All fruit things come to an end: FRUITFULL controls end of flowering and seed yield in pea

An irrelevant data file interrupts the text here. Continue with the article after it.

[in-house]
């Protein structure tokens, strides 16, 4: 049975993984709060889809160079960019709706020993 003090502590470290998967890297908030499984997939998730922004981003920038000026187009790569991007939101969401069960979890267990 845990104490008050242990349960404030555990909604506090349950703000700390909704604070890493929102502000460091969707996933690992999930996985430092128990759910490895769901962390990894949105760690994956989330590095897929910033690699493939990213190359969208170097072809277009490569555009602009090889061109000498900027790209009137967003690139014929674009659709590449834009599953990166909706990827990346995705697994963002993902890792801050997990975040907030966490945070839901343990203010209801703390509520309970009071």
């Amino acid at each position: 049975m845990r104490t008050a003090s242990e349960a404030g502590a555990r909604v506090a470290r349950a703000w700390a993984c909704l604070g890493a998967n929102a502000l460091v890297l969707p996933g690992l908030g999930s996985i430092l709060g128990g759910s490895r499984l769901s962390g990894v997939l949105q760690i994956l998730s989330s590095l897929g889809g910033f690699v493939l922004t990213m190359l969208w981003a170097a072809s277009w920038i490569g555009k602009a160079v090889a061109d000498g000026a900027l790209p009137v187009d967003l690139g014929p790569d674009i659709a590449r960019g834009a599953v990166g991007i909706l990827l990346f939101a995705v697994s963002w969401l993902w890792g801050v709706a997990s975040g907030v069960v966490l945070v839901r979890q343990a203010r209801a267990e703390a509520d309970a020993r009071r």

The onset of flowering is a tightly regulated process, as is the end of the reproductive phase in plants. In Arabidopsis thaliana, FRUITFULL (FUL) contributes to ending the reproductive cycle, as do signals derived from developing seeds. Here, Martínez-Fernández et al. explored to which extent that role extends to other plant species, namely pea (Pisum sativum ‘Cameor’). The expression levels of pea FUL genes PsFULa and PsFULb are upregulated upon floral transition. As in Arabidopsis, loss-of-function mutant psfulb and double-mutant psfula/b lines have longer reproductive cycles and develop more pods and seeds per plant than WT. Fruit and seed morphology and composition, however, do not differ significantly between WT and mutant lines. As seed-derived signals also contribute to ending the reproductive phase, the authors investigated the interaction between the FUL genes and seed signals. When seed formation was inhibited, all plants had longer reproductive phases, with the extension in psfulb and psfula/b phases approximately 9- and 12-fold longer, respectively. This shows that the FUL genes and seed-derived signals synergistically determine the end of the reproductive phase. Field trials revealed that psfulb and psfula/b plants yield significantly higher seed production when compared to WT, showcasing the agricultural potential that might be harnessed by understanding end-of-flowering regulation. (Summary by John Vilasboa @vilasjohn) Proc Natl Acad Sci. USA  10.1073/pnas.2321975121